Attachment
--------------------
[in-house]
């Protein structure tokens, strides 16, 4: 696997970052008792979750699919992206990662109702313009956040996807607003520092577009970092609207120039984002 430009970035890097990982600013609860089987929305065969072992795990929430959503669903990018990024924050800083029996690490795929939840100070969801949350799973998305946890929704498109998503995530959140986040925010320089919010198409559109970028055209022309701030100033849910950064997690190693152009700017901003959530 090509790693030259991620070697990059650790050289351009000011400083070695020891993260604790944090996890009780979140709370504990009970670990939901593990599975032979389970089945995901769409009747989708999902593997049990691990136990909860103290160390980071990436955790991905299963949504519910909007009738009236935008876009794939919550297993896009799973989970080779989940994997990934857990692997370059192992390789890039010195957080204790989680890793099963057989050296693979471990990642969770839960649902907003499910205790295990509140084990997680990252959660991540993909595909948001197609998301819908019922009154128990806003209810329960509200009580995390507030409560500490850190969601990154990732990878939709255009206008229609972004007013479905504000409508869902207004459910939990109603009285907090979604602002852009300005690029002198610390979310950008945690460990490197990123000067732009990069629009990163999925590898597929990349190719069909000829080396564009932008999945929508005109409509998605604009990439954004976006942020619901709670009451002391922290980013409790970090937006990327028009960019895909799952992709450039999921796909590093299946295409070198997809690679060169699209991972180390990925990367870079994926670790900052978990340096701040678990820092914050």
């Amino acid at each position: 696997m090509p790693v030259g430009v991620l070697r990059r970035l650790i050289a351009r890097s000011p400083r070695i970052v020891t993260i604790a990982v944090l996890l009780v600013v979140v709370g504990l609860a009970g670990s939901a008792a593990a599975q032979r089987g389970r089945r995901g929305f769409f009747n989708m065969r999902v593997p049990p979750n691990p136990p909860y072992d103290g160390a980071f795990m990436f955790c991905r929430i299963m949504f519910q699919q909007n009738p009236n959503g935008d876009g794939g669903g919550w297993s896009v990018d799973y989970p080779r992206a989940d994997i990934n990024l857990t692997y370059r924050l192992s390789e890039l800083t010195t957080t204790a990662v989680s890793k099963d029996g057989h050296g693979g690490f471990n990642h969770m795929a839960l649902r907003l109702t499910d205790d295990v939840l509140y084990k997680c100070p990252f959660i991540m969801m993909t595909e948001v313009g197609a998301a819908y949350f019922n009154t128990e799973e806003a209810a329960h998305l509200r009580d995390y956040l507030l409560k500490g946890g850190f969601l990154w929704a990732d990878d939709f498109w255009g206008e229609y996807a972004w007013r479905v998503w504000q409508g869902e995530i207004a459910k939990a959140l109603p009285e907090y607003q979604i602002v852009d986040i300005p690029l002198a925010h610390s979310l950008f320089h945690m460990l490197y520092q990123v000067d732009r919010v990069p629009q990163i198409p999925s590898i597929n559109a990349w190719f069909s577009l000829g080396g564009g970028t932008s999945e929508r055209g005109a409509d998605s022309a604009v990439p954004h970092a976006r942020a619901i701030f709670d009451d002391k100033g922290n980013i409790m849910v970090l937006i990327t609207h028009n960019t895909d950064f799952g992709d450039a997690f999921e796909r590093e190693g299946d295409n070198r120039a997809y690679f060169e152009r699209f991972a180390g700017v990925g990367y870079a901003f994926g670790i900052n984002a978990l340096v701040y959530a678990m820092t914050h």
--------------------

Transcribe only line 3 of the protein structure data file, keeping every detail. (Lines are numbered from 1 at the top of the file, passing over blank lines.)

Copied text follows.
């Amino acid at each position: 696997m090509p790693v030259g430009v991620l070697r990059r970035l650790i050289a351009r890097s000011p400083r070695i970052v020891t993260i604790a990982v944090l996890l009780v600013v979140v709370g504990l609860a009970g670990s939901a008792a593990a599975q032979r089987g389970r089945r995901g929305f769409f009747n989708m065969r999902v593997p049990p979750n691990p136990p909860y072992d103290g160390a980071f795990m990436f955790c991905r929430i299963m949504f519910q699919q909007n009738p009236n959503g935008d876009g794939g669903g919550w297993s896009v990018d799973y989970p080779r992206a989940d994997i990934n990024l857990t692997y370059r924050l192992s390789e890039l800083t010195t957080t204790a990662v989680s890793k099963d029996g057989h050296g693979g690490f471990n990642h969770m795929a839960l649902r907003l109702t499910d205790d295990v939840l509140y084990k997680c100070p990252f959660i991540m969801m993909t595909e948001v313009g197609a998301a819908y949350f019922n009154t128990e799973e806003a209810a329960h998305l509200r009580d995390y956040l507030l409560k500490g946890g850190f969601l990154w929704a990732d990878d939709f498109w255009g206008e229609y996807a972004w007013r479905v998503w504000q409508g869902e995530i207004a459910k939990a959140l109603p009285e907090y607003q979604i602002v852009d986040i300005p690029l002198a925010h610390s979310l950008f320089h945690m460990l490197y520092q990123v000067d732009r919010v990069p629009q990163i198409p999925s590898i597929n559109a990349w190719f069909s577009l000829g080396g564009g970028t932008s999945e929508r055209g005109a409509d998605s022309a604009v990439p954004h970092a976006r942020a619901i701030f709670d009451d002391k100033g922290n980013i409790m849910v970090l937006i990327t609207h028009n960019t895909d950064f799952g992709d450039a997690f999921e796909r590093e190693g299946d295409n070198r120039a997809y690679f060169e152009r699209f991972a180390g700017v990925g990367y870079a901003f994926g670790i900052n984002a978990l340096v701040y959530a678990m820092t914050h």